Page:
Horses with herd bound behaviors can be frustrating and dangerous. Lindsey Partridge offers advice on how to develop a horse’s self-confidence and work through the behavior.
I’ve started working with my Thoroughbred for the 2021 RRP makeover, Señor Louie. He retired at age 12 with 104 starts. He’s a solid war horse.
His biggest challenge has been being herd bound. Calling, not able to stand still, breaking cross ties, not able to focus and sometimes being dangerous.
Louie desperately needed to learn some self-confidence — he was way too reliant on his herd to help him feel safe.
Don’t Take Herd Bound Behavior Personally
I haven’t had a lot of time to spend with Louie. I don’t blame him for not being connected to me and instead getting very attached to his buddies.
It definitely escalated to where he was screaming and calling, to the point that he could not stand still at all. Even if a horse was in the indoor arena with him, he would call and have to look at them. There was no way he was going to stand quietly for his hooves to be done.
Normally when I get a new horse, I spend a fair amount of time with them (3-4 sessions/week). The issue with Louie was that after he got home, I started back to work full-time as a registered nurse, we didn’t have daycare over the holidays for my toddler and I am pregnant in my first trimester — which was extremely exhausting, and I was sleeping sometimes up to 14 hours a day. So there really wasn’t any time for Louie. I think I went out to visit him twice over three weeks.
He was in a brand-new home, looking for comfort and I wasn’t there. Instead, he bonded with his herd mates. It’s not personal; it’s safety and security.
Change is Scary – We Seek Comfort
Prior to being at our farm, Louie was kept in a stall with turn out for a few hours a day while he was on let down from the track. He would happily be in the stall and eat his grain and had no issues.
Once he came home to my place, he went outside 24/7 with his buddies.
After a couple weeks he couldn’t handle being in a stall or being away from his buddies. Even to the point that if we brought him in for his dinner and the other horses were in the barn eating, too, he didn’t want to finish dinner because he was too stressed.
There are many different ways that you can deal with a herd bound situation and some of the options are going to depend on how much time you have and what your facility setup is.
Solving Herd Bound Behavior
The good news about a horse developing very deep bonds with other horses is that they can also develop those same bonds with you. It usually means an investment of time. More important than time is ensuring the horse feels relaxed and safe in your presence so that you can start to develop some of those good feelings and bond with your horse.
There are a few things I did with Louie to help him find self-confidence (these are just some options):
- Calm connection exercises such as Square and S pattern, which helped Louie realize we could move together and to focus on me.
- I asked for his attention. If I noticed he was looking off, I insisted he give me an ear flick to pay some attention to me. I rewarded him for ignoring the outside world and being calm or connected.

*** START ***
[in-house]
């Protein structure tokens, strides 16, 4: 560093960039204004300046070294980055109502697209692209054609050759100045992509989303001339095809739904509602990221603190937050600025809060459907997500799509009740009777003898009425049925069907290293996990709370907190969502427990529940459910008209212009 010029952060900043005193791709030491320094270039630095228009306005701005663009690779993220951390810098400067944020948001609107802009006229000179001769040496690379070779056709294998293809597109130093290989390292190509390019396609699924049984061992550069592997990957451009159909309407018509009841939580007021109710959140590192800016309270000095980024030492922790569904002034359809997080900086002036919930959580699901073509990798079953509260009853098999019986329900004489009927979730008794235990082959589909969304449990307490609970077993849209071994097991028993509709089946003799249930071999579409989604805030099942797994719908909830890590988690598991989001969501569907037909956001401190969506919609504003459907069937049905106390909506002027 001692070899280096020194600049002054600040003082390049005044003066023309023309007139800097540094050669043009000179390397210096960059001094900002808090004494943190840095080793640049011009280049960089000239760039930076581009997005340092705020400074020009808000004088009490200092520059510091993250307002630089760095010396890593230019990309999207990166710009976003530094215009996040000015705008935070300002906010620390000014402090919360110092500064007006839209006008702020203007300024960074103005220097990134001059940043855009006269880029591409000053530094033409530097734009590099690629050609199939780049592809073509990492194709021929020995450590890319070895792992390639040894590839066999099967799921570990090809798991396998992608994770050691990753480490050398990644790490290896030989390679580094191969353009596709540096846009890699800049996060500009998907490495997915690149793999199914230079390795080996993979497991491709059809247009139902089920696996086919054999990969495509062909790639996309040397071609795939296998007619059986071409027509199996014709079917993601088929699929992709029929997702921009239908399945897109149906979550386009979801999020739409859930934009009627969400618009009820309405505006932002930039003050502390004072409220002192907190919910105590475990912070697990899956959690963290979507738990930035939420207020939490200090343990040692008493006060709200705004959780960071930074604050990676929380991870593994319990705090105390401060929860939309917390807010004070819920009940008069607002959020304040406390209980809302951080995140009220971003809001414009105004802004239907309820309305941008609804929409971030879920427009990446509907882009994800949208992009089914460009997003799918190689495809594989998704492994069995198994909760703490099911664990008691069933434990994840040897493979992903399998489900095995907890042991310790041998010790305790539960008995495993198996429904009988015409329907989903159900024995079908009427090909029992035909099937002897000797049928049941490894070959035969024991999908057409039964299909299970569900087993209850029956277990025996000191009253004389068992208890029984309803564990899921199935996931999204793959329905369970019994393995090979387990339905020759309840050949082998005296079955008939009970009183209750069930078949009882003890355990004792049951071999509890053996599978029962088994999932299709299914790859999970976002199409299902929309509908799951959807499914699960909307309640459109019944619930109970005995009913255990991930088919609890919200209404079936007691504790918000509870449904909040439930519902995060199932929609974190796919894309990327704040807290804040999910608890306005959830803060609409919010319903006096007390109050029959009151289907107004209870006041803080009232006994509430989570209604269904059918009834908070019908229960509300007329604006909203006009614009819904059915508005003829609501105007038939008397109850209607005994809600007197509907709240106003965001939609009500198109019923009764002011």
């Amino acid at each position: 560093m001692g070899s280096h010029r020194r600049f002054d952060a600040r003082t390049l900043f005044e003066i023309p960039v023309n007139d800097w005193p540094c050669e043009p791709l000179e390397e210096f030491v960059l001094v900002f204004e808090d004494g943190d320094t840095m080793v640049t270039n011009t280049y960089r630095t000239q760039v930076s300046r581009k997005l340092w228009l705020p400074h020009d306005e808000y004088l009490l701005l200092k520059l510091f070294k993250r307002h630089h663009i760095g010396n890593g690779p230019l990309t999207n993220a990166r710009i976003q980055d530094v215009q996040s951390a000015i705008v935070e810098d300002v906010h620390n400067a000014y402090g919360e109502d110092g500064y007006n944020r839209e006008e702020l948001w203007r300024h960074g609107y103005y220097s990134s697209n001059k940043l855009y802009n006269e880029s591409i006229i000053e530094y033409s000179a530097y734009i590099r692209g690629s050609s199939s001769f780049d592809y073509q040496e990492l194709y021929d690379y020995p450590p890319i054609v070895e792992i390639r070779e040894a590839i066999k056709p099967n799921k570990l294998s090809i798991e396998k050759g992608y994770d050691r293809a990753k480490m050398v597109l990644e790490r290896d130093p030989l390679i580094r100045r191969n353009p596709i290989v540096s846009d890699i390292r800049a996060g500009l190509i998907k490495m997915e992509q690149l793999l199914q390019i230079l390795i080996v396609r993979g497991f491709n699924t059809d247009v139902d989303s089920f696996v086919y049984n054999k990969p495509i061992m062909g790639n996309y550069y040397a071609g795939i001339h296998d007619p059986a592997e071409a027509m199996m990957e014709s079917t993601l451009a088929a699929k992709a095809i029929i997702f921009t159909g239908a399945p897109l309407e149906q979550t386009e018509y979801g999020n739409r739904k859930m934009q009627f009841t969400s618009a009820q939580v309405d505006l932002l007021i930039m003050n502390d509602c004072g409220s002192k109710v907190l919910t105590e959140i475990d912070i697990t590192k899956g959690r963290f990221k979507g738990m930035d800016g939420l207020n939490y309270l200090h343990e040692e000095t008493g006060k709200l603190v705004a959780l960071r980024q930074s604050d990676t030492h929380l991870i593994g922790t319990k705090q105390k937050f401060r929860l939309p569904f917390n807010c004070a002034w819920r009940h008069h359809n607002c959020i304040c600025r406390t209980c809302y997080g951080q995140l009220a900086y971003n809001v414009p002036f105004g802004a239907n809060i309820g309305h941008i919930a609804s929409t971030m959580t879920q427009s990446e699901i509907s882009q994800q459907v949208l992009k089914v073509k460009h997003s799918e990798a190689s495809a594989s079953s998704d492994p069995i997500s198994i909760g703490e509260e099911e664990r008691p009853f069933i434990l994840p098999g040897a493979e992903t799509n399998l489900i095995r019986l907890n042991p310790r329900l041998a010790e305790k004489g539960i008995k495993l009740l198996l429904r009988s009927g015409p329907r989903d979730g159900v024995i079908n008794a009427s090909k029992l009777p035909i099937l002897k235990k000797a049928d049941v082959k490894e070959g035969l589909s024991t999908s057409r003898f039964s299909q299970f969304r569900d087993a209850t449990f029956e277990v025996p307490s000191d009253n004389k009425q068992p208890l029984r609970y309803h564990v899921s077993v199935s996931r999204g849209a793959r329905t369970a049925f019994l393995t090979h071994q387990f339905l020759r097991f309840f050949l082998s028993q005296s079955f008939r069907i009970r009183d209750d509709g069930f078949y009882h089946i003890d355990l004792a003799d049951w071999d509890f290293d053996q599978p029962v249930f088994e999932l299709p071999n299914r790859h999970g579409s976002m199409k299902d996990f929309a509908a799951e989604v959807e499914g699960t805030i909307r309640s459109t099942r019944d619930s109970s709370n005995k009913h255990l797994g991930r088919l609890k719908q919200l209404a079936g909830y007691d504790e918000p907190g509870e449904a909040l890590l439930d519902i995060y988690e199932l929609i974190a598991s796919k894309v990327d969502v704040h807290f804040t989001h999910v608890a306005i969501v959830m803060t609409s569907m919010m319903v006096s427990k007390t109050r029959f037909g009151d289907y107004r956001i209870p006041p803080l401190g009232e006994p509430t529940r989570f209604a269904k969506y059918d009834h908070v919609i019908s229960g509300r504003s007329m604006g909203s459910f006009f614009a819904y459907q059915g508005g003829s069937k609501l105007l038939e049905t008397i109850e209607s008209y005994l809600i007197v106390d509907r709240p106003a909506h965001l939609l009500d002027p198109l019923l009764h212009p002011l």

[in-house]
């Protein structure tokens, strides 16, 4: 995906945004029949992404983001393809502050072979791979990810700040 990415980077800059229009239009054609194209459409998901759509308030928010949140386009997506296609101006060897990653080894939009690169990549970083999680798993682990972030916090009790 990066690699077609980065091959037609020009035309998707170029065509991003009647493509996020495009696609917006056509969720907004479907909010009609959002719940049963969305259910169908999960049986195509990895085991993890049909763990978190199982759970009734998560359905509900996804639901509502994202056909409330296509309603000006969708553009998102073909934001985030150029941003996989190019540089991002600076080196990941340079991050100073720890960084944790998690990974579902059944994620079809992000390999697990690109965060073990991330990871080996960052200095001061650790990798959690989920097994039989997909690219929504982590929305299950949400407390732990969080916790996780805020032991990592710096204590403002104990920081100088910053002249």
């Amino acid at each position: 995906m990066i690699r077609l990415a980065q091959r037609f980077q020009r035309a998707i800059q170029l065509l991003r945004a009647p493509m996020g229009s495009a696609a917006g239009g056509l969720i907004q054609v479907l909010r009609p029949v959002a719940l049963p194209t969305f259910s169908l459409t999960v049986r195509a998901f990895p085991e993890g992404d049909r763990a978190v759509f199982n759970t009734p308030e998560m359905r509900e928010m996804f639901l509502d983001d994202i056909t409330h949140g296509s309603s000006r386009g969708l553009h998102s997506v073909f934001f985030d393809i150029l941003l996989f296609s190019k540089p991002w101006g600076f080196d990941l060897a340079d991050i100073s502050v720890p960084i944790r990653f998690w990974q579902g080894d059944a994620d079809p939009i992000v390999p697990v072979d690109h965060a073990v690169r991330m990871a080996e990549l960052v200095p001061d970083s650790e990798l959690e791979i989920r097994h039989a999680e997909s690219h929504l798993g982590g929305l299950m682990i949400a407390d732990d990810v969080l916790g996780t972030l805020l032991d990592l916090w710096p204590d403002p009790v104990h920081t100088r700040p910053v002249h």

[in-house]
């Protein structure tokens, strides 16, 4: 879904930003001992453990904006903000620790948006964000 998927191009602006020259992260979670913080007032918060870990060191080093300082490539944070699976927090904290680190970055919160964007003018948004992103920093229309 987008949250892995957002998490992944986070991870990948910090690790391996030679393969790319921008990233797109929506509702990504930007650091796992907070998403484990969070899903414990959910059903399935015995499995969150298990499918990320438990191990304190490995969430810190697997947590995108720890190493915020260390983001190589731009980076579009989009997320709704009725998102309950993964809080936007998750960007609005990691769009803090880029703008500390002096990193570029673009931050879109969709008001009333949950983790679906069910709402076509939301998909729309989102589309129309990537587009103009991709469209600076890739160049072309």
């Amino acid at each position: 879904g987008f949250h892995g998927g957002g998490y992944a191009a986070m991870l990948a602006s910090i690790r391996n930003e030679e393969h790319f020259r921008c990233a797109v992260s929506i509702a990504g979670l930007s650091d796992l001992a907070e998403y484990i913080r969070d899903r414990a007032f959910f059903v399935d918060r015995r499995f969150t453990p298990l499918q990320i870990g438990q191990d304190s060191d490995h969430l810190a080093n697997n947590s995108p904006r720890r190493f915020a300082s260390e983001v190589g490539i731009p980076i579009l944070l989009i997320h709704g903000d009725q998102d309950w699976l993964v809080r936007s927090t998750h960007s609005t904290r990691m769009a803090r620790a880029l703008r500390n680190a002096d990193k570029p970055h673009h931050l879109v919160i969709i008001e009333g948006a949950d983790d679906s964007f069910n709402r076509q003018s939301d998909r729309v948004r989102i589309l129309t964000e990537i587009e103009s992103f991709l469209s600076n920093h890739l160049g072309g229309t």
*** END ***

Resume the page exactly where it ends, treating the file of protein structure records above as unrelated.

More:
- Lower his head, which helps a horse find endorphins instead of flying high on adrenaline. Sometimes Louie would be so upset, though, that asking for a low head posture just wasn’t going to happen.
- Private turnout: I put Louie by himself for a few days in a positive reinforcement set up so he could develop his own self-confidence.
In the private pen, Louie could see other horses, have his own shelter, have space to move, have his own water and hay feeder. The tricky part is that the hay feeder and the water trough are positioned where he cannot see other horses. It is a positive reinforcement set up where he gets to eat premium hay as long as he’s ok with not seeing his buddies. He can look at his buddies, but he has to stand in the corner.
It is a situation that provides him with everything that he needs and allows him to choose when he needs to see his buddies, while providing an incentive to leave them.
At first he wouldn’t leave the corner, but after an hour or so he would leave and get a bite of hay and then come back to the corner to see his friends. Eventually he built up enough self-confidence to allow him to stay at the hay feeder for long periods of time and didn’t feel the need to rush to the corner to see his friends.
After a couple of days he is a changed horse. We finally had a calm session where he did not feel the need to call to the other horses and we were able to work on standing still in a positive way.
Sometimes when a horse is very herd bound it can be frustrating and easy for tensions to escalate as the human gets mad at the horse, which scares the horse and makes them want their buddies more, and then aggravates the human even more. It can create a negative cycle.
These are just some of the exercises and techniques to help. In a few days a horse can develop self-confidence. We need to remember it’s about building up our horse to feel relaxed and secure, not about punishing them or causing them to fear us in submission.
The best partnerships are built on mutual trust and feeling safe with each other. That starts with being confident in ourselves.